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A Roadmap for Diversifying the VC and Startup Ecosystems
Mario Ruiz, Co-Founder and Partner, Infinity Ventures; previously at PayPal Ventures

Only 1-2% of venture capital-backed companies have either a Black or Latinx founder. Women still get less VC funding than men — even though companies founded or co-founded by women often perform better (sec.gov).

How can the VC and tech ecosystems become more inclusive? PayPal Ventures, the VC arm of PayPal, is trying to accelerate this change. It has made a financial and business commitment to diversity, equity and inclusion through millions in grant funding to small businesses and non-profits disproportionately impacted by the pandemic and by shifting its deposits to financial institutions that support underrepresented communities. In this episode, Mario Ruiz, previously at PayPal Ventures and now Co-Founder and Partner at Infinity Ventures, shares how PayPal Ventures is driving change both within and outside of its own walls, and ways the VC community can help the tech ecosystem become more inclusive.

Mario Ruiz, Co-Founder and Partner, Infinity Ventures; previously at PayPal Ventures

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Show Notes

Arjun Sahgal:

Welcome to the Future Fountain, a podcast dedicated to the conversation about the tech ecosystem, brought to you by Orrick and NYU Future Labs. My name is Arjun Sahgal of NYU Future Labs, and we’re excited to have Mario Ruiz as our guest on this episode. At the time of this episode recording, Mario was at PayPal Ventures, but has since co-founded a new firm and is now Partner at Infinity Ventures. Thank you for joining us, Mario.

Mario Ruiz:

Absolutely. Thank you so much, Arjun.

Arjun:

Before we get into the meat of the questions, I want to start off with the basic question: Tell me about yourself. How did you get into technology? What drew you to venture?

Mario:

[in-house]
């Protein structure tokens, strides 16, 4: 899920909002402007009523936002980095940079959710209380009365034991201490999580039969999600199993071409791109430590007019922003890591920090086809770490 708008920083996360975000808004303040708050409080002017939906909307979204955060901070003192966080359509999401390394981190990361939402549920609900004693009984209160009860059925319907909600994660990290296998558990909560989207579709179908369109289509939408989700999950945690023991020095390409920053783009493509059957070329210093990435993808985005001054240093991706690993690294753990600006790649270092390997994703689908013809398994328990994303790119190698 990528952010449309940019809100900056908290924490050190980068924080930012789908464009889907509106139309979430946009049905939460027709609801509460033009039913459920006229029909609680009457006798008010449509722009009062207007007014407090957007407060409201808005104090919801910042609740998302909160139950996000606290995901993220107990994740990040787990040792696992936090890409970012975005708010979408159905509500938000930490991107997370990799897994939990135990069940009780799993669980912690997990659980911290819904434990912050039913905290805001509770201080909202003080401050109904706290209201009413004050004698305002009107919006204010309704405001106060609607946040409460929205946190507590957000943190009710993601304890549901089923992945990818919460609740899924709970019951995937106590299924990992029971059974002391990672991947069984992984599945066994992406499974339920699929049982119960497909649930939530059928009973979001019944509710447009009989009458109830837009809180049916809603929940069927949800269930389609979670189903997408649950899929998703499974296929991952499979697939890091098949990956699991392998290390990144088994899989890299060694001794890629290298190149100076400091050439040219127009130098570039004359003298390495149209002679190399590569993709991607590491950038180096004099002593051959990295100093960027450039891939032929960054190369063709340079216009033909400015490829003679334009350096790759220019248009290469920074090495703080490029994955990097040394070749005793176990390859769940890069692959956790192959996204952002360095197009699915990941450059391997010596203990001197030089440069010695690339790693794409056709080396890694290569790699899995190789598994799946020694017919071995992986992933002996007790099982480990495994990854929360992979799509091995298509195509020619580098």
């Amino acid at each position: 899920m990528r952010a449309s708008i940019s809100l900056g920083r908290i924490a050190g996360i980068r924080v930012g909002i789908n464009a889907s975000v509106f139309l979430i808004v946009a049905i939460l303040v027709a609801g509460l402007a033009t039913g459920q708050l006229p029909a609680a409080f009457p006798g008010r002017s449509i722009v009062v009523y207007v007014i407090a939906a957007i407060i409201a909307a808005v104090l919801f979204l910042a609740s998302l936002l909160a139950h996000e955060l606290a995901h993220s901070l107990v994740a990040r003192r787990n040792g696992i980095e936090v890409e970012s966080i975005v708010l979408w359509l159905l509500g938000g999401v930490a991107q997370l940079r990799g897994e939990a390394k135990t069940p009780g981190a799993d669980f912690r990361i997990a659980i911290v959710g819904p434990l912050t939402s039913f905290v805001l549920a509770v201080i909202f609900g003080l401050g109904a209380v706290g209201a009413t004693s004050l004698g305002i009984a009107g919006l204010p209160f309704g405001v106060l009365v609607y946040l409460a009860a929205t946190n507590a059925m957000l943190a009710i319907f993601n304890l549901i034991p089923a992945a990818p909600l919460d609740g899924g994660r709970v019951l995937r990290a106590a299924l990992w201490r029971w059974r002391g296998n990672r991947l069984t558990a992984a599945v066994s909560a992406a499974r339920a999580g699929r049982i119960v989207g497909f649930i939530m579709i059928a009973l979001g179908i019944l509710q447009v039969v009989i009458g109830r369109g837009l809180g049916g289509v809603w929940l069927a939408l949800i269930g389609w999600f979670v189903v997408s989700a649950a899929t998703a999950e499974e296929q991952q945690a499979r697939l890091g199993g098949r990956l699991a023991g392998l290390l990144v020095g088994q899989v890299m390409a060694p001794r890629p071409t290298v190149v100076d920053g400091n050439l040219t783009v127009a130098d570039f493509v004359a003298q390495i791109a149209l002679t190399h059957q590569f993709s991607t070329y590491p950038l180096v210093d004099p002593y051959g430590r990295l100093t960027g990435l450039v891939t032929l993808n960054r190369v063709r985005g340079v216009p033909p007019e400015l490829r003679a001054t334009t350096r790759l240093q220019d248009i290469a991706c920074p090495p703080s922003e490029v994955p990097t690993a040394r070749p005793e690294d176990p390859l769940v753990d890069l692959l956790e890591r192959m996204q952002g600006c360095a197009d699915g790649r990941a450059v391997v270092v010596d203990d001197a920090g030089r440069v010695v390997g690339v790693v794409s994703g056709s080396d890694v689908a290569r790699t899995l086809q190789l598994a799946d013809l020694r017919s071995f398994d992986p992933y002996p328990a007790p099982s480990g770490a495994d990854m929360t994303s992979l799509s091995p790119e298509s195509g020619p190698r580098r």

Absolutely. I always feel like my career introduction into venture started off very circuitous and then became a lot more linear over time. I’m actually a native New Yorker, grew up in the Bronx. I spent my entire life up to this point really in New York. Went to Baruch College for undergrad. But my first foray into “venture and startups” was actually in middle school. I grew up a huge basketball fan, like a massive Michael Jordan fan, love the NBA. And for me I’ve always had a passion for sneakers. So back when I was in middle school, I did the routes of trying to find any good job so I could just scrape up some money. I went to retail stores or grocery stores and tried to find a job, but it was a little bit of chicken and egg situation where I didn’t have any experience, so no one hired me. So I would spend some of my afternoons on my computer looking up sneaker message boards and looking up shoes and even in a lot of ways I started to draw them. I think at some point in my life I thought I’d be a sneaker designer. But one thing that clicked for me was, being in New York, there’s a huge opportunity actually to make money from reselling shoes. And so I would wake up in the morning at 4 or 5 a.m., go to my local mall and buy whatever the hottest release sneaker was from my local Footaction or Footlocker, and then I would go online on actually and, coincidentally enough, eBay, because of PayPal’s connection today, and I would sell the shoes to someone who was maybe in the Midwest and didn’t have access to the shoes. But I pretty quickly realized the power of understanding a market and understanding a differentiated view on an asset. And so all through middle school and high school I’d resell shoes. I’d do this every weekend and actually paid for my entire college education from reselling shoes. It pretty quickly showed me the power of being an investor and knowing an asset, investing into it, putting the capital down, and then making a return from it. That was me at 10, 11, 12 years old. No, I was not someone who was like, “Hey, I’m going to be a VC investor in 10-20 years,” but it was something, I think, that continues to resonate with me, and a memory that I have to this day. That was the circuitous path of my foray into venture. And I think the more linear part was, I went to Baruch College in New York for undergrad, participated in a program called Sponsors for Educational Opportunity, which is a pipeline program to help underrepresented students go break into Wall Street. I started my career in investment banking covering financial services companies right after the financial crisis, then moved my way into a later stage investment firm focused on FinTech, then decided to go to business school, and then have now landed my way into PayPal, where I’m on the corporate venture team investing in FinTech companies across the world.